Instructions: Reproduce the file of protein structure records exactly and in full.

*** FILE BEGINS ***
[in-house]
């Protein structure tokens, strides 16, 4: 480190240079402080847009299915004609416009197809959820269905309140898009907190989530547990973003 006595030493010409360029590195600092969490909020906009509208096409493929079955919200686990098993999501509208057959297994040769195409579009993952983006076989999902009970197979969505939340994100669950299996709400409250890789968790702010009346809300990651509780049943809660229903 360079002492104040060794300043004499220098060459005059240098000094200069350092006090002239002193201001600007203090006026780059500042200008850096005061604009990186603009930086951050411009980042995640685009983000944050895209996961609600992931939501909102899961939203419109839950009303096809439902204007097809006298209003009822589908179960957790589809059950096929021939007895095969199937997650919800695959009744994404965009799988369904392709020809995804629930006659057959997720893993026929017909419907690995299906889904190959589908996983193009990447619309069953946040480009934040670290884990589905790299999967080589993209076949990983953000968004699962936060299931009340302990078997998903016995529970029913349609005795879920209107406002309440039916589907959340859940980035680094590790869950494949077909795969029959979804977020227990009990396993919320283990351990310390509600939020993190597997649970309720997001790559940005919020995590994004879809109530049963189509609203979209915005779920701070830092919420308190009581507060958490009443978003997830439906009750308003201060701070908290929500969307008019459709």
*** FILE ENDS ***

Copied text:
[in-house]
């Protein structure tokens, strides 16, 4: 480190240079402080847009299915004609416009197809959820269905309140898009907190989530547990973003 006595030493010409360029590195600092969490909020906009509208096409493929079955919200686990098993999501509208057959297994040769195409579009993952983006076989999902009970197979969505939340994100669950299996709400409250890789968790702010009346809300990651509780049943809660229903 360079002492104040060794300043004499220098060459005059240098000094200069350092006090002239002193201001600007203090006026780059500042200008850096005061604009990186603009930086951050411009980042995640685009983000944050895209996961609600992931939501909102899961939203419109839950009303096809439902204007097809006298209003009822589908179960957790589809059950096929021939007895095969199937997650919800695959009744994404965009799988369904392709020809995804629930006659057959997720893993026929017909419907690995299906889904190959589908996983193009990447619309069953946040480009934040670290884990589905790299999967080589993209076949990983953000968004699962936060299931009340302990078997998903016995529970029913349609005795879920209107406002309440039916589907959340859940980035680094590790869950494949077909795969029959979804977020227990009990396993919320283990351990310390509600939020993190597997649970309720997001790559940005919020995590994004879809109530049963189509609203979209915005779920701070830092919420308190009581507060958490009443978003997830439906009750308003201060701070908290929500969307008019459709």